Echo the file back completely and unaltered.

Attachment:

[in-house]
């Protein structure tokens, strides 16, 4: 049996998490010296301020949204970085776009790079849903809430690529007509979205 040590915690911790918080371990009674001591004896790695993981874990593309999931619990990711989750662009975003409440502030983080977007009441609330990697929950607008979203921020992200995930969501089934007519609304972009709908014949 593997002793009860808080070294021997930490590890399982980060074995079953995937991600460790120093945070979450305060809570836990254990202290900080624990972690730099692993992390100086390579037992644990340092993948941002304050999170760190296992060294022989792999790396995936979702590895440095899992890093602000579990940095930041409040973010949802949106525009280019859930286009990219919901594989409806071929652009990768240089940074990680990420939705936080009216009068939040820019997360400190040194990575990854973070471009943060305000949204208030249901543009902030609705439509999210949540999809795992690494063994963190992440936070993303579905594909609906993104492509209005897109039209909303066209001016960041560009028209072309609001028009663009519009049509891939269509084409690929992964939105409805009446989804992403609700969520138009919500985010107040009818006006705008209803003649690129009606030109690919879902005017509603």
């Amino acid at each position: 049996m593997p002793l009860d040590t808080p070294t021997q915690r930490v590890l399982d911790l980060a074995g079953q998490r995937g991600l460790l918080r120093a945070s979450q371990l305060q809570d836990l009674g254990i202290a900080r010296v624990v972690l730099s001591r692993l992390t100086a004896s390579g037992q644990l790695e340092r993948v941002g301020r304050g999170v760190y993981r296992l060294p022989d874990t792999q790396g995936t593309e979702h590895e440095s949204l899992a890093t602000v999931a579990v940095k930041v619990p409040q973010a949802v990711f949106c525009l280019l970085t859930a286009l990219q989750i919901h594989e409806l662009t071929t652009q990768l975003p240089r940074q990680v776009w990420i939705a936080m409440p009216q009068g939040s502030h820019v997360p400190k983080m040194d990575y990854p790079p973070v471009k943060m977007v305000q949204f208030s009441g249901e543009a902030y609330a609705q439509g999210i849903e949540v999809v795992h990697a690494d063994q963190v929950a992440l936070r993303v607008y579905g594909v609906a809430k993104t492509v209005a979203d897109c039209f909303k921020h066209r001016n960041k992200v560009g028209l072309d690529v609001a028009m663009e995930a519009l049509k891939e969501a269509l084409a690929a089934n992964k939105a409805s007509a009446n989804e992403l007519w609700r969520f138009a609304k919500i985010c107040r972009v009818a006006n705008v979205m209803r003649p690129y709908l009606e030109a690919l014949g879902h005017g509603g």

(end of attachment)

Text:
[in-house]
């Protein structure tokens, strides 16, 4: 049996998490010296301020949204970085776009790079849903809430690529007509979205 040590915690911790918080371990009674001591004896790695993981874990593309999931619990990711989750662009975003409440502030983080977007009441609330990697929950607008979203921020992200995930969501089934007519609304972009709908014949 593997002793009860808080070294021997930490590890399982980060074995079953995937991600460790120093945070979450305060809570836990254990202290900080624990972690730099692993992390100086390579037992644990340092993948941002304050999170760190296992060294022989792999790396995936979702590895440095899992890093602000579990940095930041409040973010949802949106525009280019859930286009990219919901594989409806071929652009990768240089940074990680990420939705936080009216009068939040820019997360400190040194990575990854973070471009943060305000949204208030249901543009902030609705439509999210949540999809795992690494063994963190992440936070993303579905594909609906993104492509209005897109039209909303066209001016960041560009028209072309609001028009663009519009049509891939269509084409690929992964939105409805009446989804992403609700969520138009919500985010107040009818006006705008209803003649690129009606030109690919879902005017509603």
């Amino acid at each position: 049996m593997p002793l009860d040590t808080p070294t021997q915690r930490v590890l399982d911790l980060a074995g079953q998490r995937g991600l460790l918080r120093a945070s979450q371990l305060q809570d836990l009674g254990i202290a900080r010296v624990v972690l730099s001591r692993l992390t100086a004896s390579g037992q644990l790695e340092r993948v941002g301020r304050g999170v760190y993981r296992l060294p022989d874990t792999q790396g995936t593309e979702h590895e440095s949204l899992a890093t602000v999931a579990v940095k930041v619990p409040q973010a949802v990711f949106c525009l280019l970085t859930a286009l990219q989750i919901h594989e409806l662009t071929t652009q990768l975003p240089r940074q990680v776009w990420i939705a936080m409440p009216q009068g939040s502030h820019v997360p400190k983080m040194d990575y990854p790079p973070v471009k943060m977007v305000q949204f208030s009441g249901e543009a902030y609330a609705q439509g999210i849903e949540v999809v795992h990697a690494d063994q963190v929950a992440l936070r993303v607008y579905g594909v609906a809430k993104t492509v209005a979203d897109c039209f909303k921020h066209r001016n960041k992200v560009g028209l072309d690529v609001a028009m663009e995930a519009l049509k891939e969501a269509l084409a690929a089934n992964k939105a409805s007509a009446n989804e992403l007519w609700r969520f138009a609304k919500i985010c107040r972009v009818a006006n705008v979205m209803r003649p690129y709908l009606e030109a690919l014949g879902h005017g509603g």